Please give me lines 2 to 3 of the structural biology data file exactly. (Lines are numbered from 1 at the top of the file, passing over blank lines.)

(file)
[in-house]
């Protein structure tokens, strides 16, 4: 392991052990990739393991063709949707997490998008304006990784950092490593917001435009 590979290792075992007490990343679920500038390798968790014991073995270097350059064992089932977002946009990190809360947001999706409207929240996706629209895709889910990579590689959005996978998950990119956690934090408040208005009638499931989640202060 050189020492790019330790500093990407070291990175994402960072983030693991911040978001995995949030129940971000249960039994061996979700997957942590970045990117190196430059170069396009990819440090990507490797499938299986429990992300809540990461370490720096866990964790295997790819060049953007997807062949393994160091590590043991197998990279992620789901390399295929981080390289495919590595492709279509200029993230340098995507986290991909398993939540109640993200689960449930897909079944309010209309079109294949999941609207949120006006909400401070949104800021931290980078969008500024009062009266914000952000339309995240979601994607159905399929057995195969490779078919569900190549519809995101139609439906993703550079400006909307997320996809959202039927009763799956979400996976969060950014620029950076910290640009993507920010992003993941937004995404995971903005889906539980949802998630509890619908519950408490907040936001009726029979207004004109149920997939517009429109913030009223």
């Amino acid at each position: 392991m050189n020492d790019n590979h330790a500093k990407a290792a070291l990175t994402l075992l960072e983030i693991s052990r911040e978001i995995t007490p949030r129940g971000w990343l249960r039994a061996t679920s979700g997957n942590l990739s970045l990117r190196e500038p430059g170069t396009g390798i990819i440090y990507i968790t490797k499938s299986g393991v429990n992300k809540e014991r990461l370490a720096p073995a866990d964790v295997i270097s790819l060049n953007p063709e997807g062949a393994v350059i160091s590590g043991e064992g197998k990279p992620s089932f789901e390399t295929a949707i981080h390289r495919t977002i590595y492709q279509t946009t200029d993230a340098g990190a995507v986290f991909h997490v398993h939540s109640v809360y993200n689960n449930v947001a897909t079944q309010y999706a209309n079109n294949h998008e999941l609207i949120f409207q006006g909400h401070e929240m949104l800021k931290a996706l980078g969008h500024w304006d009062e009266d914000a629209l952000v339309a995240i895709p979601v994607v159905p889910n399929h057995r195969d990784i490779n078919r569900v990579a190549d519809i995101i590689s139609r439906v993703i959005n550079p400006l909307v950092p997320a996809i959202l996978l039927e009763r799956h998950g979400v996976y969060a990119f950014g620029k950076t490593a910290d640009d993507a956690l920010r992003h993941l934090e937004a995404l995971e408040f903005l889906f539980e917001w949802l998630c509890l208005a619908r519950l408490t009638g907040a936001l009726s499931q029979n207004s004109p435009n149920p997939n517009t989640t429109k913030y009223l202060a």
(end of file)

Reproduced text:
């Protein structure tokens, strides 16, 4: 392991052990990739393991063709949707997490998008304006990784950092490593917001435009 590979290792075992007490990343679920500038390798968790014991073995270097350059064992089932977002946009990190809360947001999706409207929240996706629209895709889910990579590689959005996978998950990119956690934090408040208005009638499931989640202060 050189020492790019330790500093990407070291990175994402960072983030693991911040978001995995949030129940971000249960039994061996979700997957942590970045990117190196430059170069396009990819440090990507490797499938299986429990992300809540990461370490720096866990964790295997790819060049953007997807062949393994160091590590043991197998990279992620789901390399295929981080390289495919590595492709279509200029993230340098995507986290991909398993939540109640993200689960449930897909079944309010209309079109294949999941609207949120006006909400401070949104800021931290980078969008500024009062009266914000952000339309995240979601994607159905399929057995195969490779078919569900190549519809995101139609439906993703550079400006909307997320996809959202039927009763799956979400996976969060950014620029950076910290640009993507920010992003993941937004995404995971903005889906539980949802998630509890619908519950408490907040936001009726029979207004004109149920997939517009429109913030009223």
């Amino acid at each position: 392991m050189n020492d790019n590979h330790a500093k990407a290792a070291l990175t994402l075992l960072e983030i693991s052990r911040e978001i995995t007490p949030r129940g971000w990343l249960r039994a061996t679920s979700g997957n942590l990739s970045l990117r190196e500038p430059g170069t396009g390798i990819i440090y990507i968790t490797k499938s299986g393991v429990n992300k809540e014991r990461l370490a720096p073995a866990d964790v295997i270097s790819l060049n953007p063709e997807g062949a393994v350059i160091s590590g043991e064992g197998k990279p992620s089932f789901e390399t295929a949707i981080h390289r495919t977002i590595y492709q279509t946009t200029d993230a340098g990190a995507v986290f991909h997490v398993h939540s109640v809360y993200n689960n449930v947001a897909t079944q309010y999706a209309n079109n294949h998008e999941l609207i949120f409207q006006g909400h401070e929240m949104l800021k931290a996706l980078g969008h500024w304006d009062e009266d914000a629209l952000v339309a995240i895709p979601v994607v159905p889910n399929h057995r195969d990784i490779n078919r569900v990579a190549d519809i995101i590689s139609r439906v993703i959005n550079p400006l909307v950092p997320a996809i959202l996978l039927e009763r799956h998950g979400v996976y969060a990119f950014g620029k950076t490593a910290d640009d993507a956690l920010r992003h993941l934090e937004a995404l995971e408040f903005l889906f539980e917001w949802l998630c509890l208005a619908r519950l408490t009638g907040a936001l009726s499931q029979n207004s004109p435009n149920p997939n517009t989640t429109k913030y009223l202060a």